Causative agents: Emiria auburnesis, Eimeria bovis, Eimeria brasiliensis, Emiria canadensis, Emiria ellipsoidalis, Eimeria zurni
Although these 6 species of Eimeria have been isolated from the feces of bison, no associated disease has been reported. In cattle, coccidia species cause bloody diarrhea in calves. The disease is associated with overcrowding, fecal build up in pens, fecal contamination of water sources, weaning, transport and mixing of calves, and cold weather conditions. Coccidia oocysts will survive well in a wet environment. Dry, sunny conditions will dramatically reduce the survival of coccidia oocysts in the environment . The occurrence of disease is associated with the build up of coccidia oocysts in the environment and the consumption of large numbers of oocysts by calves (9).

Clinical signs:
There has been no clinical signs of disease reported in bison. In fecal examinations of bison and cattle that were free ranging on the same pasture in Utah, coccidia oocysts were identified in cattle feces, but not in bison feces. Bison ranged further from water sources and spent less time congregated around water sources than cattle. It is suggested that these behavioral characteristics were at least part of the reason why coccidia oocysts were not isolated in the feces of the bison (47).

In other studies, fecal samples obtained from bison maintained in confined or ranch conditions contained coccidia oocysts (45,46). Although clinical coccidiosis has not been reported in bison, it is possible that poor management conditions may precipitate the occurrence of disease. These conditions might include overcrowding of bison calves resulting in the build up of coccidia oocysts in the environment, wet conditions that allow the survival of oocysts, poor pen design allowing fecal contamination of feed and water, stress associated with weaning, and severe environmental conditions.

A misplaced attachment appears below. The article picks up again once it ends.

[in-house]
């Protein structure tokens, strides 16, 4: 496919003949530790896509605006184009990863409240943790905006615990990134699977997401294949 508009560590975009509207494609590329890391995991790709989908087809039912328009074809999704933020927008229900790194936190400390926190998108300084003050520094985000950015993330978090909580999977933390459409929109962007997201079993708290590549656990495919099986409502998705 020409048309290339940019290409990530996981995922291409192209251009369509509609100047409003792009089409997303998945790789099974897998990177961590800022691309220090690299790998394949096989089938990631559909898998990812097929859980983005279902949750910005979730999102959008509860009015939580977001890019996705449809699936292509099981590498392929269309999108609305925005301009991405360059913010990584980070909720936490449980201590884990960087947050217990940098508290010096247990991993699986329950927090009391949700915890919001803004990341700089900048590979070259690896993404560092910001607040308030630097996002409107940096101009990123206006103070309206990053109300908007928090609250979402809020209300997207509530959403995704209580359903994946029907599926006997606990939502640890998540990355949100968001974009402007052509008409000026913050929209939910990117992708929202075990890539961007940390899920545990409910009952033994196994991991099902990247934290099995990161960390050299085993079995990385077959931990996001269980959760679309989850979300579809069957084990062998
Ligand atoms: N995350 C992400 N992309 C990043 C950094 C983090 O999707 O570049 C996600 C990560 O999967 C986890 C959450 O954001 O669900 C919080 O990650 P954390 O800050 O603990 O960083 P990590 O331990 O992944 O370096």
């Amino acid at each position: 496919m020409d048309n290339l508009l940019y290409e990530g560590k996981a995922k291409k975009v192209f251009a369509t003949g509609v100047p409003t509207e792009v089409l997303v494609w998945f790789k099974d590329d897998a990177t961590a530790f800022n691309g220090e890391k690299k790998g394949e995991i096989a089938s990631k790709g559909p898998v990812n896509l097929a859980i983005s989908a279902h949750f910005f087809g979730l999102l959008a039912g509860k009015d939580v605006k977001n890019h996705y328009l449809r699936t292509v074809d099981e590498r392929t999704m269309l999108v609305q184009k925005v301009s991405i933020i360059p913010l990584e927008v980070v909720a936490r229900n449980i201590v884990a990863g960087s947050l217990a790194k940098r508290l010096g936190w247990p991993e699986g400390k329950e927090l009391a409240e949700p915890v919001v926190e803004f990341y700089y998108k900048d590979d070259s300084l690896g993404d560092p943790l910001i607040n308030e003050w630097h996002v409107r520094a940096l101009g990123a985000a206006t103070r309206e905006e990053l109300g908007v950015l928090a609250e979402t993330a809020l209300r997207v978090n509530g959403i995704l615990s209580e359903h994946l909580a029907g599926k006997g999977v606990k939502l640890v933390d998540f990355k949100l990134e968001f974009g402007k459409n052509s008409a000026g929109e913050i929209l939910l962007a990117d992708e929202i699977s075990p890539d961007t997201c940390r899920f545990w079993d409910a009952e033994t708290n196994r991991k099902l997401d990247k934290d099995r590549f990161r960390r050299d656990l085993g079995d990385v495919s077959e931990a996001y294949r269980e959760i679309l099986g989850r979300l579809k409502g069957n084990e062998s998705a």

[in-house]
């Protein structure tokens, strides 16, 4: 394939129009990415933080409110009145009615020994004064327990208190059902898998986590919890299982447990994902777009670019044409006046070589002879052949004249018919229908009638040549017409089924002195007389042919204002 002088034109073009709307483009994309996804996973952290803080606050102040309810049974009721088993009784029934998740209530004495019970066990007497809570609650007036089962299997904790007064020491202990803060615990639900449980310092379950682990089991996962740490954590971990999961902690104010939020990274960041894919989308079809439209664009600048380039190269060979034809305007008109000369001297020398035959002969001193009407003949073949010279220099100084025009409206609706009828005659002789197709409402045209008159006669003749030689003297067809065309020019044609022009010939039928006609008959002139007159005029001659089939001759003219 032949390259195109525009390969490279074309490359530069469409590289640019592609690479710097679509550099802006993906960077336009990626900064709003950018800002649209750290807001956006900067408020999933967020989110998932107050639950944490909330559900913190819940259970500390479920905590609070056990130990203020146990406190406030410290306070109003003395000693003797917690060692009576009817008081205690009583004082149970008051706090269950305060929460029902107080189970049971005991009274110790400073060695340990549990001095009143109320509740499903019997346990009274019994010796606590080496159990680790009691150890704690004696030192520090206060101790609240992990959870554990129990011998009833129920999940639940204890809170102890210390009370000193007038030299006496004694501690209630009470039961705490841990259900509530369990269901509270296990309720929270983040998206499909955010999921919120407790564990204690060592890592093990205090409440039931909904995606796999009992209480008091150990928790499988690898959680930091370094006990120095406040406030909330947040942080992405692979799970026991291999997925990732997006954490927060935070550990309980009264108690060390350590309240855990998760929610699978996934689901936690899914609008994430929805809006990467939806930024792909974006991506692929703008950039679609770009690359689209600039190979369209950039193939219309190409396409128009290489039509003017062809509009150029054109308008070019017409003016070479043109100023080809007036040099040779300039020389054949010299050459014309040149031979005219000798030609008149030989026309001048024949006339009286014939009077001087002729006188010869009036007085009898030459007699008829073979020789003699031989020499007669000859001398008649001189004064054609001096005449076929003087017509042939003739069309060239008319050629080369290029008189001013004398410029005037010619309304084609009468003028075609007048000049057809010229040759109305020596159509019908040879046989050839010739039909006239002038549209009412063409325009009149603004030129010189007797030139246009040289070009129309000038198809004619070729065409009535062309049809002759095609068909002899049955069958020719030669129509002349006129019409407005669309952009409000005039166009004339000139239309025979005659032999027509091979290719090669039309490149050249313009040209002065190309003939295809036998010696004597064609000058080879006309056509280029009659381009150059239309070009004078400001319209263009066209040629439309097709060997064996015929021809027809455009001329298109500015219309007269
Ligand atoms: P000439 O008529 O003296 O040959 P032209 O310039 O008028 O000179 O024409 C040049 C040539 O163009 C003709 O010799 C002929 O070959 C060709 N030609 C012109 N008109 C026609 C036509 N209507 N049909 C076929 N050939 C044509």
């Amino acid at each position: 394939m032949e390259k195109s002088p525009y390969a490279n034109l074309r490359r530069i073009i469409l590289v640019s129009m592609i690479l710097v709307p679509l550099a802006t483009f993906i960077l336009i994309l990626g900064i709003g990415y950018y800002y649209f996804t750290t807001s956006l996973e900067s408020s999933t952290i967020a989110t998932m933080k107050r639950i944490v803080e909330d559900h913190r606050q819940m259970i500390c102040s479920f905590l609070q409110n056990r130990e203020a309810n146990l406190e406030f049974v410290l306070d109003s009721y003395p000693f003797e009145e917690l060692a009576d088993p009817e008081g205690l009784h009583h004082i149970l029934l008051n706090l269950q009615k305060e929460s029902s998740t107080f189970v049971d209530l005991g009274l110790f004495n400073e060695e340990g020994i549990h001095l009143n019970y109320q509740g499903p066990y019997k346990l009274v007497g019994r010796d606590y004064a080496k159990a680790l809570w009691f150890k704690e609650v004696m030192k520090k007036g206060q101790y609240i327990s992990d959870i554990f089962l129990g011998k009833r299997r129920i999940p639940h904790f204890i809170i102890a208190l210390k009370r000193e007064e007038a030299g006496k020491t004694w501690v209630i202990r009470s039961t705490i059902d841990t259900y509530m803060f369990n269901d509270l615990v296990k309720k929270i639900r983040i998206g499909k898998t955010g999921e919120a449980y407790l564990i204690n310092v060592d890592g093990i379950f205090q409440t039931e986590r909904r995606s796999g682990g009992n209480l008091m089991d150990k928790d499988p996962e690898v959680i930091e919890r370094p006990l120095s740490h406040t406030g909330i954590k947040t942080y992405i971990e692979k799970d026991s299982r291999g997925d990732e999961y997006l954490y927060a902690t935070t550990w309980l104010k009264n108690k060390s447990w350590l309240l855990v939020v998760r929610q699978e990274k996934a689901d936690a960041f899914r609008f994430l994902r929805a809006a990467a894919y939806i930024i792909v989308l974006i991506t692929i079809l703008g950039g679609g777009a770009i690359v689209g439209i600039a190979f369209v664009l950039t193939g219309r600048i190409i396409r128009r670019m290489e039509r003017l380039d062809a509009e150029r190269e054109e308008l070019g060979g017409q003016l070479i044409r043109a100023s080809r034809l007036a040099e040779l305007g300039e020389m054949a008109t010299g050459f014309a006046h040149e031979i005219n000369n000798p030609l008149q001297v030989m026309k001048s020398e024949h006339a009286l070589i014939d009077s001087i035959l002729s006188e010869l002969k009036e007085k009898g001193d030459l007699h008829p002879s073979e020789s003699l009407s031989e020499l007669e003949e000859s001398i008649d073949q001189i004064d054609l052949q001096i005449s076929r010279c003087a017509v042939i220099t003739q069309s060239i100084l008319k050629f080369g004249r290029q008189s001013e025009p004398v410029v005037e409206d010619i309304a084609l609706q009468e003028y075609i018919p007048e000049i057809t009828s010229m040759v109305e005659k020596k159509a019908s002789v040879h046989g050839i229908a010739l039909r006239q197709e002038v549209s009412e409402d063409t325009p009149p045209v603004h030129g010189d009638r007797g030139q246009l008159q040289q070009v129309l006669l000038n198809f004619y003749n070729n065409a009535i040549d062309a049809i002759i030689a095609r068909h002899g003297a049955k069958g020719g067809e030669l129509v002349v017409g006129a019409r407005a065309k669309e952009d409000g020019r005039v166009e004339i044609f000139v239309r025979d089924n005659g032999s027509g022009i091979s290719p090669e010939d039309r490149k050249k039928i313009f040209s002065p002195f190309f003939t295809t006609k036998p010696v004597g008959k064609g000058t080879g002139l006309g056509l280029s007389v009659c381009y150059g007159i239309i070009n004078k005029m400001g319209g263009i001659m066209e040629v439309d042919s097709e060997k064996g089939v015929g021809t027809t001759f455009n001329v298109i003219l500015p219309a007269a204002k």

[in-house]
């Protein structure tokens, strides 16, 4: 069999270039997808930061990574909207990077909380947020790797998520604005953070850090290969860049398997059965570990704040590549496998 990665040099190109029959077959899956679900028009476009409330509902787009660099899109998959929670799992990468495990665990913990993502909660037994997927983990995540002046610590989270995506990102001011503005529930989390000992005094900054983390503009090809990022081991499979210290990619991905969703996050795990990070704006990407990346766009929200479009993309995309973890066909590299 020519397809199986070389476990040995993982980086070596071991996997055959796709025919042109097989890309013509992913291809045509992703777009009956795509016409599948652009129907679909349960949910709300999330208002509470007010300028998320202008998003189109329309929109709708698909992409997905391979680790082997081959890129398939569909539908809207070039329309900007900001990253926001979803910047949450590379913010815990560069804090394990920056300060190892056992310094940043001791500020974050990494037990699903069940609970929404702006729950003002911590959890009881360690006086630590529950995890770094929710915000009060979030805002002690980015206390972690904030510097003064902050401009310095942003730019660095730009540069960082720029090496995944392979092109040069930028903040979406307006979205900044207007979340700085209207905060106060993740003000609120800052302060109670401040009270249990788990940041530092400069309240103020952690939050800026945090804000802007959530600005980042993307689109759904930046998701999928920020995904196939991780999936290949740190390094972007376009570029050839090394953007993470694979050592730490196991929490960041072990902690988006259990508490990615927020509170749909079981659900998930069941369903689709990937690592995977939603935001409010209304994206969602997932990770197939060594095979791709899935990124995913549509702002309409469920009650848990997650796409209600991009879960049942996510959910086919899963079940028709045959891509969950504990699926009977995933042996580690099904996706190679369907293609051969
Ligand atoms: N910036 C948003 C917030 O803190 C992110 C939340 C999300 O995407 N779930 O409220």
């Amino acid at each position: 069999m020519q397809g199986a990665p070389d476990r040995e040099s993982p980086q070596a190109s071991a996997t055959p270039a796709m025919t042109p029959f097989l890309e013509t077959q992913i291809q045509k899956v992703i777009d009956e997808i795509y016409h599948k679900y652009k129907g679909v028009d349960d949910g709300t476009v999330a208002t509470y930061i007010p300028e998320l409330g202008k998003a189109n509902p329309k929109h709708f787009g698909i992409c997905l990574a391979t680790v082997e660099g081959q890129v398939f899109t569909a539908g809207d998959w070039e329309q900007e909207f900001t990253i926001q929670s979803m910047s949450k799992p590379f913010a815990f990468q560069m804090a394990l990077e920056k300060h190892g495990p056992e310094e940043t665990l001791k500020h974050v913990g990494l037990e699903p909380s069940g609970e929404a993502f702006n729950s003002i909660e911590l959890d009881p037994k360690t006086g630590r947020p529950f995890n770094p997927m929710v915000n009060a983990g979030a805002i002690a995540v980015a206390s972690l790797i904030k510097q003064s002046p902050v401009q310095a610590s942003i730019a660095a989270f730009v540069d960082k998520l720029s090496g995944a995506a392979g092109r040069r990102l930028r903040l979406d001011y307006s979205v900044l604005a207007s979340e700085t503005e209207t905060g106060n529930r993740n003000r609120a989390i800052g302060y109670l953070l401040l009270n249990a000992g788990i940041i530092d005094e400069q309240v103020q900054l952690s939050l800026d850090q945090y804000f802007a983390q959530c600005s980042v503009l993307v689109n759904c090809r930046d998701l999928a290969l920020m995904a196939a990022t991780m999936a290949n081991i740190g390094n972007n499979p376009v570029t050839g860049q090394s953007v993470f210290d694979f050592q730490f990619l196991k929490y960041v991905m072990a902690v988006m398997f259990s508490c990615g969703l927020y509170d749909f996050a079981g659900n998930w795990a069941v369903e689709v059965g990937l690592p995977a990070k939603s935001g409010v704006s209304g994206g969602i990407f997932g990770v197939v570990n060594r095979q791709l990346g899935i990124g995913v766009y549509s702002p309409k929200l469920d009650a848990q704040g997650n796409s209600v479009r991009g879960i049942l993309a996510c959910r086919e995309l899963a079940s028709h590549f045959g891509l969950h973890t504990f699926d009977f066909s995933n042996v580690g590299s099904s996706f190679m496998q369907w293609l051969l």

Coccidia oocysts may be easily identified by examining fecal samples from bison. It is important to note that the presence of coccidia oocysts in the feces of bison may not be an indication that coccidia is the cause of disease. Bison calves must have diarrhea that contains at least 5000 coccidia oocysts per gram of feces.

Medications for treating coccidiosis in cattle include: sulfamethazine, nitrofuazone and amprolium (9). None of these chemotherapeutic agents have been licenced for use in bison.

Preventative programs for bison should be centered on the management of weaned bison calves to avoid conditions that may predispose bison calves to coccidosis. These should include :

  • Confine cows with calves at foot in pens prior to weaning. Then return the calves to the same pens after weaning. This will ensure that the calves are familiar with the pens and know where feed and water is located.
  • Separate cows from calves with a secure fence that allows the cows and calves to have visual and muzzle to muzzle contact.
  • Delay weaning until mid winter. This will allow the calves to become acclimatized to the weather. At this time the calves will be older and have a larger body mass, which should make them better able to withstand the stress of weaning when it is associated with cold weather.
  • Weaned bison calves should have lots of space, to prevent fecal build up in the pens.
  • Feed bunks and water sources should be well separated to prevent fecal build up around them.
  • Remove feces when it builds up around water sources. If possible feed bunks should be moved when feces builds up around them, or the feces should be removed.
  • Ensure that there is adequate feed bunk space for all the calves. Monitor the feeding behavior of calves closely. Weaned bison calves will quickly develop dominance relationships. If there is not enough feed bunk space, non-dominant calves will be forced to wait for an opportunity to feed. If the feed bunk space is severely restricted, non-dominant calves may not be allowed to access feed at all. This will be especially true for grain or supplements which are provided in small quantities that are only available to the calves for short periods of time.
  • Don’t transport or mix calves until one to two months after weaning.
  • In cattle, monensin and lasalocid have been fed to calves in feedlots to prevent the development of clinical coccidiosis, and to cows during the winter to reduce the shedding of coccidia oocysts onto winter feeding or bedding grounds. Although these products have been used in bison their efficacy and safety have not been established (19).


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